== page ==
After a legal fight waged for more than five years, it looks like strip-club-going might in fact cost a little more here in Houston, the Mecca of strip clubs (can we really say that?).
After the state supreme court ruled against a challenge from the Texas Entertainment Association that said the $5 pole tax was limiting First Amendment rights, a lower court has now ruled against another challenge saying the tax went against the Texas Constitution.
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The reason, said TEA lawyers, was that the tax was an occupation tax, but the appeals court ruled it an excise tax. As it goes, the $5 fee is charged to every customer and then paid by the clubs to the state every quarter. At least that was the idea since 2007.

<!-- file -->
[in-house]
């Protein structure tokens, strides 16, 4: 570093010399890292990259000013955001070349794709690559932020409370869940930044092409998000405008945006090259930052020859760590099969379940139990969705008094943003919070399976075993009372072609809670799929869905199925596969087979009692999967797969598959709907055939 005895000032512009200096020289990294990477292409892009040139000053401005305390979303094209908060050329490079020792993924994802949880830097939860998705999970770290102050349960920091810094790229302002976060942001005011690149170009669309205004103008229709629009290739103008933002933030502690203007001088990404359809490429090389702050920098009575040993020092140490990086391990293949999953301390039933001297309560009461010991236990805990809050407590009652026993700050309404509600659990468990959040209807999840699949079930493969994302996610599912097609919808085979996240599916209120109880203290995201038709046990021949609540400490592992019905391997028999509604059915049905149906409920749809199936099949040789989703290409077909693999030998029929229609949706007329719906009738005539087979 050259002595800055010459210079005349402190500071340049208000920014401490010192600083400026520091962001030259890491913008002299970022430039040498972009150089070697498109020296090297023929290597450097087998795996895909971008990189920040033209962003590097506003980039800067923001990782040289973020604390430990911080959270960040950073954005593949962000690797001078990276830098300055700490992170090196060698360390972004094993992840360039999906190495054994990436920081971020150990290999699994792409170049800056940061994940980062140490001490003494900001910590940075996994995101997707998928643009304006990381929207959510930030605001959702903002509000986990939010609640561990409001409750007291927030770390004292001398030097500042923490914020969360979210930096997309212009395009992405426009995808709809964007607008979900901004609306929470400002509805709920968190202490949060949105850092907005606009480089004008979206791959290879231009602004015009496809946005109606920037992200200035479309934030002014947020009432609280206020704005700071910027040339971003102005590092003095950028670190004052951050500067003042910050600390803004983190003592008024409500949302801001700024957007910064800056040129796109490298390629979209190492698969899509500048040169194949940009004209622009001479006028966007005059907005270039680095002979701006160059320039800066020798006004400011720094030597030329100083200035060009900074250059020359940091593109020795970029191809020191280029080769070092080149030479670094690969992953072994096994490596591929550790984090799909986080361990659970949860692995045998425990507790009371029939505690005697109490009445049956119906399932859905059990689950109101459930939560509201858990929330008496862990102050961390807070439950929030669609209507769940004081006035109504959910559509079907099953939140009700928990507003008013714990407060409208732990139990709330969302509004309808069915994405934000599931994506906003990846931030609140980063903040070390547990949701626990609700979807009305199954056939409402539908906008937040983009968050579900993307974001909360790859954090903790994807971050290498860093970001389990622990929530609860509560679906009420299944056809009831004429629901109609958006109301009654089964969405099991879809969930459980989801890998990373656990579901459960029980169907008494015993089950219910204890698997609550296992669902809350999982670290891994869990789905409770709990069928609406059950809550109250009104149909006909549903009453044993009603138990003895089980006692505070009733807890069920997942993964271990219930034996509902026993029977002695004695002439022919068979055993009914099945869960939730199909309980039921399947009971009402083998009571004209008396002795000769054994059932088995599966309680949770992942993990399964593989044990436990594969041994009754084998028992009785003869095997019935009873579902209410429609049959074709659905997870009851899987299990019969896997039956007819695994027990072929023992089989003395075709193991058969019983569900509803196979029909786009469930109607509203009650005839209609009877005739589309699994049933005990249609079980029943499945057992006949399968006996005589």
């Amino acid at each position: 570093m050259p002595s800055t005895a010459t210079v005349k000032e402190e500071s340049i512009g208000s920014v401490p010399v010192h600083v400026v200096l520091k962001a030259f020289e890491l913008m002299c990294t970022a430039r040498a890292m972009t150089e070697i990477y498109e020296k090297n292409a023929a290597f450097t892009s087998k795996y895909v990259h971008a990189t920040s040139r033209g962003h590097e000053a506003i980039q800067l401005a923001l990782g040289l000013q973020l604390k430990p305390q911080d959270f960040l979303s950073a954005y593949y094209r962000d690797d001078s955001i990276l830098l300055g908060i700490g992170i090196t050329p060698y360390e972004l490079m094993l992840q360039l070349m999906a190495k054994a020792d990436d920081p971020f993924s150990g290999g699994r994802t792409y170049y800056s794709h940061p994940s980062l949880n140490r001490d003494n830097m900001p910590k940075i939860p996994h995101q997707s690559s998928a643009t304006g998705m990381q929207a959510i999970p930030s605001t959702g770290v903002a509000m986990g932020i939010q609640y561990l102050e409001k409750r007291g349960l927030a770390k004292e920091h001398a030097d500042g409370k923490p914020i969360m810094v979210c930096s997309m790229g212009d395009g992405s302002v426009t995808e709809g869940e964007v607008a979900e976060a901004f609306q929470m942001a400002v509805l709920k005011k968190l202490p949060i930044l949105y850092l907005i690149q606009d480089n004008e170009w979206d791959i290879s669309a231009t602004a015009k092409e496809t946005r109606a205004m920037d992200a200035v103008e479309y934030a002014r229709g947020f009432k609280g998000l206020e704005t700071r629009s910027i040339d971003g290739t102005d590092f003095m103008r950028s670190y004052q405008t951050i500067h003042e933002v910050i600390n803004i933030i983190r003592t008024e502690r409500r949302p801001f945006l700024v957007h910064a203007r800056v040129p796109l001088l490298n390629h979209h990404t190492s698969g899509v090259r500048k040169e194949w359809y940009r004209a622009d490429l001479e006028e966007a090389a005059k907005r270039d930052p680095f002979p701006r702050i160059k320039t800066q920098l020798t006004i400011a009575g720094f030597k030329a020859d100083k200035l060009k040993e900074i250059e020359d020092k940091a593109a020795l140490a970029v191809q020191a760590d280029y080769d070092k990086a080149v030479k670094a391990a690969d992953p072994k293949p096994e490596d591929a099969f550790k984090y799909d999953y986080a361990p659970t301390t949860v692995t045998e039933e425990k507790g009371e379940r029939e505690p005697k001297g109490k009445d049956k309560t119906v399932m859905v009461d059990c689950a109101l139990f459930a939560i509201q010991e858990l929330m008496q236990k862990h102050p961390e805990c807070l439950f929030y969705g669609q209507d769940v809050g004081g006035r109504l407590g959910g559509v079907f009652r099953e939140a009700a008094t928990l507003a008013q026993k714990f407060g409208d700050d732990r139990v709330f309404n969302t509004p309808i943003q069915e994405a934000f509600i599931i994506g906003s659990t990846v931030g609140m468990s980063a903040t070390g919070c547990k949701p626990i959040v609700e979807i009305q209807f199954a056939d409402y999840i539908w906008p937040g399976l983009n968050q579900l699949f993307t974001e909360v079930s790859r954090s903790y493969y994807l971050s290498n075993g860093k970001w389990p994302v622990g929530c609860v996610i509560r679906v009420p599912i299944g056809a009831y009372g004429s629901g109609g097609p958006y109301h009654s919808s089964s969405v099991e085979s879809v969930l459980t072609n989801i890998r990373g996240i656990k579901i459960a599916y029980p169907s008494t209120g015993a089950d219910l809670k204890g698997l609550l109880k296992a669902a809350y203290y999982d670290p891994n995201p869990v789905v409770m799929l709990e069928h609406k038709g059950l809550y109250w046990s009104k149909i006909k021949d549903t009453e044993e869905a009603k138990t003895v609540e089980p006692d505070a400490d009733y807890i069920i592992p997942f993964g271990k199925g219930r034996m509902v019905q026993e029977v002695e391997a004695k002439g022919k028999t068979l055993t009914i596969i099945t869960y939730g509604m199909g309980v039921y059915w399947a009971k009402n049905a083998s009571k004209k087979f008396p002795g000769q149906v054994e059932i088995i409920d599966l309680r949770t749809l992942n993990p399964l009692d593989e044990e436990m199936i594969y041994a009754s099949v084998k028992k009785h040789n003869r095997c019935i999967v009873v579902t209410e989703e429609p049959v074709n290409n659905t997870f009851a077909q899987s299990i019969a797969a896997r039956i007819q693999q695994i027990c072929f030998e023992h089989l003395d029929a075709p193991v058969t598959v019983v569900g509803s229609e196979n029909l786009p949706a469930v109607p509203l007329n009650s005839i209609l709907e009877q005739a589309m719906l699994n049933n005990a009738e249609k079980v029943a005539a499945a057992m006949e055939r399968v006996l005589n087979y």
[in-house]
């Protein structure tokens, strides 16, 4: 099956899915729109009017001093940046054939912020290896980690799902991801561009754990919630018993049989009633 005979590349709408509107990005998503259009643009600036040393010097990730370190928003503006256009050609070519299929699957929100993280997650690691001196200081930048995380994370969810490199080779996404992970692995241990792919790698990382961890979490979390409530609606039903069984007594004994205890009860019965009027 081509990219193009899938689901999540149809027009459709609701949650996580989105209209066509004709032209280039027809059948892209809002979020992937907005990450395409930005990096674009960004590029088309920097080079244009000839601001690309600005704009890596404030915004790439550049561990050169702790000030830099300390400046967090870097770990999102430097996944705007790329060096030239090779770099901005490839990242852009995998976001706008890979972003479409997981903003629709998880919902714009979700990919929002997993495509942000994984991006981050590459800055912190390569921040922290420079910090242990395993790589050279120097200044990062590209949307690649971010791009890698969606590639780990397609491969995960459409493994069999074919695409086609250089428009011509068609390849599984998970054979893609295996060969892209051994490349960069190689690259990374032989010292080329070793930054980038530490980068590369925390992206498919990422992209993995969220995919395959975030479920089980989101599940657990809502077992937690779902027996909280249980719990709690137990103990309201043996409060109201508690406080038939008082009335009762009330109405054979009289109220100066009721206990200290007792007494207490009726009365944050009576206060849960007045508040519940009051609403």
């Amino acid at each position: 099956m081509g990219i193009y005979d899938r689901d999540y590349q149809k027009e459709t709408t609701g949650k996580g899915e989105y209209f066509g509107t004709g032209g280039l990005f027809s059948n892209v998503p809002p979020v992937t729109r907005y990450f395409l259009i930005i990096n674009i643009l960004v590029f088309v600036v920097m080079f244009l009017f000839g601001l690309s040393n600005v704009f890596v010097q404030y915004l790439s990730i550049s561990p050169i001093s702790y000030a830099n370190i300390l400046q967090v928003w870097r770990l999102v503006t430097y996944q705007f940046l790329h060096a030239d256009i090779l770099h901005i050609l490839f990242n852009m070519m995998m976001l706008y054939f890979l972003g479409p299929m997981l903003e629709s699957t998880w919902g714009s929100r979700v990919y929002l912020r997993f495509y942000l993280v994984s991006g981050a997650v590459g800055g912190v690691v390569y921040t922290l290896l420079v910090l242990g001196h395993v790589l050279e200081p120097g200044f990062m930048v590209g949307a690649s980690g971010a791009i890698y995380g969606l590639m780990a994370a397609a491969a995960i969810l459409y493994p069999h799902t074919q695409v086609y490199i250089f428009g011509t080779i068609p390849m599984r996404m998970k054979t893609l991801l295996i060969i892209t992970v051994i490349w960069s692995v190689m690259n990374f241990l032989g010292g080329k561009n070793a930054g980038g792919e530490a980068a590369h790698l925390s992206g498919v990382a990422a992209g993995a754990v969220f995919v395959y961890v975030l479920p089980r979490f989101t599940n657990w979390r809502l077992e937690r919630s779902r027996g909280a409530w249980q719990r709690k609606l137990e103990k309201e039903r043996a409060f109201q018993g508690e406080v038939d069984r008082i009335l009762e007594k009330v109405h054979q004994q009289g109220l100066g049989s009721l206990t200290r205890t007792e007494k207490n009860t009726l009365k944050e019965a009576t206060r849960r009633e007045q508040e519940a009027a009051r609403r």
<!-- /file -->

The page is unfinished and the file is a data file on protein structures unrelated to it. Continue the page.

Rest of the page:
According to a report on Bloomberg.com:
The tax, expected to generate about $30 million per year starting in 2008, was intended to fund sexual-assault programs such as prevention and services for victims, and other health-care initiatives. So far it has generated about $17.2 million, R.J. DeSilva, a spokesman for [Texas Comptroller Susan Combs], said in an e-mail.
"If the clubs had been paying it all along, they wouldn't be in a bind now," said Annette Burrhus-Clay, executive director of the Austin-based Texas Association Against Sexual Assault, which represents 80 rape-crisis centers. "Most patrons plan to spend more than $5 before they go into a club."
If you're one of those types who like to "make it rain" at the strip club with a wad of singles, just know that the little money stack might be a little smaller now if clubs are following the rules. There's a possibility the ruling last week could be appealed to the state supreme court.